I’ve seen machines called rabetting jointers and others just called jointers. Is there a difference? And which width would you recommend? (And is it called a joiner or jointer & I’m so confused!)
Michael Dresdner: It’s jointer, since it makes a joint (that admittedly will be joined…). A rabbeting jointer has a secondary shelf on the infeed bed that allows you to cut rabbets with the jointer. It is important only if you plan to use it. Obviously, you can also cut rabbets with a tablesaw, hand plane, router, shaper, etc.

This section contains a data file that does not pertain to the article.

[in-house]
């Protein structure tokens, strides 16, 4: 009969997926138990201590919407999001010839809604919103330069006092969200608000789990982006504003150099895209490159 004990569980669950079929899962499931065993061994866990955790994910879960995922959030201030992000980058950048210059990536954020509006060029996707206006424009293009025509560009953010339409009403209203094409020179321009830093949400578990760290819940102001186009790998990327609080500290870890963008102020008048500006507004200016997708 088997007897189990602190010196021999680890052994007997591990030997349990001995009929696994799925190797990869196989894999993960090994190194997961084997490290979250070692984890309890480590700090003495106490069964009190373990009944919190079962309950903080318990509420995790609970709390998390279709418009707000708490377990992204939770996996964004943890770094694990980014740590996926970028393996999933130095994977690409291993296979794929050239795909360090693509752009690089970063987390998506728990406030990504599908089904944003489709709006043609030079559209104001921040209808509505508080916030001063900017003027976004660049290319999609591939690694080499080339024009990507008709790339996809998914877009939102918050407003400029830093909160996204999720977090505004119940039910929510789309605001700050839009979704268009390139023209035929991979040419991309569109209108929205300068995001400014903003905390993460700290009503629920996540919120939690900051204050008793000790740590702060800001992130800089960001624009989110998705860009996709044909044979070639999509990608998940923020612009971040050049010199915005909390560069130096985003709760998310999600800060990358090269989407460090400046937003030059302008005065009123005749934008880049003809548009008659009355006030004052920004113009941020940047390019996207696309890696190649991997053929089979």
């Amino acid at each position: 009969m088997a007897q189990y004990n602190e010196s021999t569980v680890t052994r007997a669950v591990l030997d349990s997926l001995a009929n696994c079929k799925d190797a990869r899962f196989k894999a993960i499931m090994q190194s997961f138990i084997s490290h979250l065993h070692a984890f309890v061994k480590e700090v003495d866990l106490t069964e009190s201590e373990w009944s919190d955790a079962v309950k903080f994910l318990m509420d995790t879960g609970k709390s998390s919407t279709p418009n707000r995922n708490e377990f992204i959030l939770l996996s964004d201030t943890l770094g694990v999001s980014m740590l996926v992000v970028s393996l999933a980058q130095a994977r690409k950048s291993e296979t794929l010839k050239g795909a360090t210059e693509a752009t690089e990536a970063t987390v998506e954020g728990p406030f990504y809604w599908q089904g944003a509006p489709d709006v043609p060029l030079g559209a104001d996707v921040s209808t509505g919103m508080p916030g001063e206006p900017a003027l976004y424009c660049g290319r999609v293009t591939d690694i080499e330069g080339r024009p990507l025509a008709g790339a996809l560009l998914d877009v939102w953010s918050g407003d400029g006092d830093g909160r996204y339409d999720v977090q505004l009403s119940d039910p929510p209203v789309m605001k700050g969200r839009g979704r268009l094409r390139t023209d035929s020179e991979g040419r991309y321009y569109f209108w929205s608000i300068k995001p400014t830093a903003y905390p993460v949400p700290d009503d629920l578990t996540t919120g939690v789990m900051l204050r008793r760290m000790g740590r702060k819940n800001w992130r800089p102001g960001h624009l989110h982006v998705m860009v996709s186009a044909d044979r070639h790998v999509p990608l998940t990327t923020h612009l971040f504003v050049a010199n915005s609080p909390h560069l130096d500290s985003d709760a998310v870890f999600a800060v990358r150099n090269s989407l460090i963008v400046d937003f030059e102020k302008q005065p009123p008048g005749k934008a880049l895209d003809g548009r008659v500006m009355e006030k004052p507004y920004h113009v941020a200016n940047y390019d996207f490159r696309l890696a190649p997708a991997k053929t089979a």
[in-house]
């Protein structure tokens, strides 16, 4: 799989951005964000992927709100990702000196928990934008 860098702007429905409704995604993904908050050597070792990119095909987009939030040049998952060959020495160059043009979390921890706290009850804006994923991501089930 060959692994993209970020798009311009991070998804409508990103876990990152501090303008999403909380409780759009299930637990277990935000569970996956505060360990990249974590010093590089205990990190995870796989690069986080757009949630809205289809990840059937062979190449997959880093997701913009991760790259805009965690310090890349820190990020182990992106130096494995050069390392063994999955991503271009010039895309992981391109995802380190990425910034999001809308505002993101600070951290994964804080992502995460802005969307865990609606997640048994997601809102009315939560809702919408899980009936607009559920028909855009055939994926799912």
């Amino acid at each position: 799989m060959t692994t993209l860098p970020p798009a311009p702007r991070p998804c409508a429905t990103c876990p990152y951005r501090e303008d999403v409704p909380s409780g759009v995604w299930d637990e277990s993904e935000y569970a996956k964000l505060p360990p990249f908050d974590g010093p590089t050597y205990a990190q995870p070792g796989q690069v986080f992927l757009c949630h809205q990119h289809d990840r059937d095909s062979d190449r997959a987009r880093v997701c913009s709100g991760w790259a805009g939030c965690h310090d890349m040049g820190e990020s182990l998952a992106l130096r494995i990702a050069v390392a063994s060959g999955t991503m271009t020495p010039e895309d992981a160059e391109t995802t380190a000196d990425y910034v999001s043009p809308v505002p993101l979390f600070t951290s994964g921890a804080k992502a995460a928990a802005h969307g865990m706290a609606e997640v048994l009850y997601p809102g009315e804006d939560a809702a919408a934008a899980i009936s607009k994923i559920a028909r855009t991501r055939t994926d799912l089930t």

Lee Grindinger: A rabbeting jointer has a rabbeting ledge. This ledge is attached to, or is a part of, the infeed table. Very often the guard is mounted to this ledge. It will present itself as several inches wider than the rest of the table. This ledge is there to support the part of the workpiece that is not being rabbeted. In today’s world of routers, dado heads for table saws and large shapers, the rabbeting capability of a jointer is rarely used, especially since the guard has to be removed for the rabbeting operation and the ends of the knives have to be very closely matched. From a safety perspective this technique is no longer recommended.
As to the width… get as wide and as long a jointer as you can afford. All of these machines are called jointers in the USA. They are called surfacers or planers in many other parts of the world.